Contrast-Enhanced Ultrasound Offers Enhanced Diagnostic Sensitivity for Diagnosis of Renal Cancer
A new meta-analysis published in the Journal of Ultrasound Medicine suggests that contrast-enhanced ultrasound (CEUS) may offer more sensitivity and specificity for the diagnosis of renal cancer than contrast-enhanced computer tomography (CECT).
Researchers from China compared the diagnostic accuracy of CEUS to CECT in order to evaluate patients for renal cancer. The researchers reviewed data sets from twenty-two studies published before 2017, performing a meta-analysis on a variety of diagnostic factors in order to compare and contrast the diagnostic value of these two methods. Those factors included sensitivity and specificity, as well as:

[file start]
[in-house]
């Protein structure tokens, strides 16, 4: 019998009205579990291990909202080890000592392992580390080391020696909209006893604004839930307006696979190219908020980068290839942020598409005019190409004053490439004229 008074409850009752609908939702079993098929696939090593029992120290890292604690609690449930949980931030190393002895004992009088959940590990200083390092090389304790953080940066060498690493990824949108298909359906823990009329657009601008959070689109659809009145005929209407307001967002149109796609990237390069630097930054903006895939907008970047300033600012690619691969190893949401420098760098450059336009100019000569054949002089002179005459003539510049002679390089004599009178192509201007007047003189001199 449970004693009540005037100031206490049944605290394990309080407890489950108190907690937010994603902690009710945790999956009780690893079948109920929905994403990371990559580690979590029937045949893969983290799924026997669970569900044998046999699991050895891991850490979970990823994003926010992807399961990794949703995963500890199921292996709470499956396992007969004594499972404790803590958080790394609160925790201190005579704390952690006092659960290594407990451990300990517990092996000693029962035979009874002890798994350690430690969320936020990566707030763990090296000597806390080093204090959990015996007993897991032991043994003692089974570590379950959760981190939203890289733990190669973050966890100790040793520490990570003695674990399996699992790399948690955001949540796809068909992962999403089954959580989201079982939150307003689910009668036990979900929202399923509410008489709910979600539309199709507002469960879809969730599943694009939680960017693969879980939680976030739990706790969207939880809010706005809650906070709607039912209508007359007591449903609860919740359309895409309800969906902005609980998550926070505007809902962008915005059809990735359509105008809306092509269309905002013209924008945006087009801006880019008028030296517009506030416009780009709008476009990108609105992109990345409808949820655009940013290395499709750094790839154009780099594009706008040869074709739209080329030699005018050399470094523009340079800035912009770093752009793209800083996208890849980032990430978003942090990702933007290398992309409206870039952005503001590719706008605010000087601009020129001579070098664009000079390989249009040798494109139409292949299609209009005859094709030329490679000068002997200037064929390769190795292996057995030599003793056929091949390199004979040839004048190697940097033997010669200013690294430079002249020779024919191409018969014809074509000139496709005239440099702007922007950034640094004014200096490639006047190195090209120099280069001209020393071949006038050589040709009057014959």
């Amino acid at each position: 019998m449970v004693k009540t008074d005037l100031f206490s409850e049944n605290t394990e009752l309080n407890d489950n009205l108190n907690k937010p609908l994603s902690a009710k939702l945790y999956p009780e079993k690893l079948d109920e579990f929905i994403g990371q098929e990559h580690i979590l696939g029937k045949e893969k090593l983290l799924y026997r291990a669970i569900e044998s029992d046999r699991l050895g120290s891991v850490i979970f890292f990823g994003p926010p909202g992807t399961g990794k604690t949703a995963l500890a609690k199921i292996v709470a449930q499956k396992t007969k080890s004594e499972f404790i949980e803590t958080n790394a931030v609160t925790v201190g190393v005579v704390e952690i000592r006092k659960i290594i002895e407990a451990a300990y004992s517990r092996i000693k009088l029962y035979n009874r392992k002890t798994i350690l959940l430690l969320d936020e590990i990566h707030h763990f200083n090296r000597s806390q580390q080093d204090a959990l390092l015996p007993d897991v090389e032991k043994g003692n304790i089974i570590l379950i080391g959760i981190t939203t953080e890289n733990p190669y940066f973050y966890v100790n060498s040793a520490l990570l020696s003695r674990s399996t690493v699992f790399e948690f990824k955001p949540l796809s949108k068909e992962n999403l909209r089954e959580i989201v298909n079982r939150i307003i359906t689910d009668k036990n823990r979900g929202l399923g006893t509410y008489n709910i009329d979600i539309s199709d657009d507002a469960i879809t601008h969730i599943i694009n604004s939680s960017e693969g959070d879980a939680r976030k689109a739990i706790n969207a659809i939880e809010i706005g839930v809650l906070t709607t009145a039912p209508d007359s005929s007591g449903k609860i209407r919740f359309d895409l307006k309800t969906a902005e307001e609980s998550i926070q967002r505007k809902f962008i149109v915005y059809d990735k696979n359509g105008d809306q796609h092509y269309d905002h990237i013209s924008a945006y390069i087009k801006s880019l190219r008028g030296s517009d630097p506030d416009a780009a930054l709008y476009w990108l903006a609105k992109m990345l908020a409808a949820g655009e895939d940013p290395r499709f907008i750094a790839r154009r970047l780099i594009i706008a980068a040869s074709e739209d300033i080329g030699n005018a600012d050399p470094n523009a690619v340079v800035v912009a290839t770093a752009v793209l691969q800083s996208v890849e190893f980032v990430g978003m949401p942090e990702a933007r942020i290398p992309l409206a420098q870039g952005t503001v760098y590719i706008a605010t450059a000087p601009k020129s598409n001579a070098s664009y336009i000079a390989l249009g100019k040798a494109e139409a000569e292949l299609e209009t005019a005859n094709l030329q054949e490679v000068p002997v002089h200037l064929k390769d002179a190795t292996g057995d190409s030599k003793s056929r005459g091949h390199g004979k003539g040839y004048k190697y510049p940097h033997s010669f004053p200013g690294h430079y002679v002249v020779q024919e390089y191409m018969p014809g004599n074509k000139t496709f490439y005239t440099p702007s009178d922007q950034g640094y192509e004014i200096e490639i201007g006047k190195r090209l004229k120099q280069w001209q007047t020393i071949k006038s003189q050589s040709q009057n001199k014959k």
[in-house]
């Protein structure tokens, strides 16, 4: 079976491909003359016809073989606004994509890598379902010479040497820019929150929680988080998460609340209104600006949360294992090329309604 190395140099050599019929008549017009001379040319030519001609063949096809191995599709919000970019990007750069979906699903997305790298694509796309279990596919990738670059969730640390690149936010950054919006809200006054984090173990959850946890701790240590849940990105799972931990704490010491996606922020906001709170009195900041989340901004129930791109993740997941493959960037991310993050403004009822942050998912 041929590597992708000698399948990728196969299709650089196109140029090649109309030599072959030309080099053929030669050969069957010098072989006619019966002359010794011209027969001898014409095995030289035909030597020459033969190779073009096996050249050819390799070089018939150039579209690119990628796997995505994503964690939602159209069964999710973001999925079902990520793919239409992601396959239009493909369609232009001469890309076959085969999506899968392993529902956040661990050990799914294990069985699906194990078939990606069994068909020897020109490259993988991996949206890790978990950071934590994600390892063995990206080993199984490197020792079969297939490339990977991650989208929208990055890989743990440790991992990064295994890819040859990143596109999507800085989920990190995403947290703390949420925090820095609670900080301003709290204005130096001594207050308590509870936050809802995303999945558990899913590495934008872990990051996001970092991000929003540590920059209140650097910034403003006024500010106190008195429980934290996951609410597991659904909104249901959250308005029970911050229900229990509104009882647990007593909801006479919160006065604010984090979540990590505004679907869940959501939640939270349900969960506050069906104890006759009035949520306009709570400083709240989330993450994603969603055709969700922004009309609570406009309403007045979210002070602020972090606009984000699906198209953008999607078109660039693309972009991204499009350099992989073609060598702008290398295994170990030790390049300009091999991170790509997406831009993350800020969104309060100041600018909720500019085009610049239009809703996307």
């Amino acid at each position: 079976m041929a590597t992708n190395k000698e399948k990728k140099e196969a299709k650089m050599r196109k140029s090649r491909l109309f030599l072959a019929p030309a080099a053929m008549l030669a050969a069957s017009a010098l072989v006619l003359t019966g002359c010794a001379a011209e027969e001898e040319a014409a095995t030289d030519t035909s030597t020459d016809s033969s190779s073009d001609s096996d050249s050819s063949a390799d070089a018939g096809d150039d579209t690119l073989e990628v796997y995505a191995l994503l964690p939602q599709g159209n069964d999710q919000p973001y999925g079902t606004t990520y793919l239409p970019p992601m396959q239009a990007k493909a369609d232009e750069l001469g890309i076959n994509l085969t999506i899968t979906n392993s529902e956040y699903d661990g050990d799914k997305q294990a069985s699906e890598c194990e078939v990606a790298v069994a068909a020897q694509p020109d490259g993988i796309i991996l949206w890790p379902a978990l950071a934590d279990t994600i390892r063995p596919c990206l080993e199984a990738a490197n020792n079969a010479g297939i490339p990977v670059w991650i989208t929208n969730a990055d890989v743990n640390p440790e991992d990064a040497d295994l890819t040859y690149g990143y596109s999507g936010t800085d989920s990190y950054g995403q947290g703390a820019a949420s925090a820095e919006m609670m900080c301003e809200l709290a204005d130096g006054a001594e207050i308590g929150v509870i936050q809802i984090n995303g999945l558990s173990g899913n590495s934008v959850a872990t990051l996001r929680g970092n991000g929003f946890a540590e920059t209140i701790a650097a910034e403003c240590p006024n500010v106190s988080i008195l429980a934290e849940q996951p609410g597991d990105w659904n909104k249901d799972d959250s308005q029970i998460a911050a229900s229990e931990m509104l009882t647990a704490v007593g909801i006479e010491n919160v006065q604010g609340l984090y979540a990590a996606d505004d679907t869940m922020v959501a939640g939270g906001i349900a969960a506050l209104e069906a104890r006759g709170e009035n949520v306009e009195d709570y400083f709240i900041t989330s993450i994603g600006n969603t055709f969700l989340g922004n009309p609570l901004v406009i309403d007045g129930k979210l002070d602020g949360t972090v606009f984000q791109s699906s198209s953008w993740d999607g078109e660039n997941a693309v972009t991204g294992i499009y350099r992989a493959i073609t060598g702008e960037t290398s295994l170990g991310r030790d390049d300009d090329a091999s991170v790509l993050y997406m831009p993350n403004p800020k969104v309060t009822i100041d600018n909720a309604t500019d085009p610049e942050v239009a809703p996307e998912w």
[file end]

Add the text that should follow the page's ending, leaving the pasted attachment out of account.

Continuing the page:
- Positive and negative likelihood ratios;
- Positive and negative predictive values;
- Diagnostic odds ratio;
- Summary receiver operating characteristic curve and area under the cure;
- and potential other sources of heterogeneity.
The results of the analysis showed CEUS to have strong diagnostic strength, with a summary sensitivity and specificity measured at 0.96 and 0.82, respectively, and a summary diagnostic odds ratio at 102.04. When the two methods were compared directly, CEUS demonstrated a higher diagnostic sensitivity (0.94) over CECT (0.85) when diagnosing renal cancer, when the specificities were comparable, leading the researchers to conclude that CEUS may be a better tool for diagnosing this form of cancer in patients.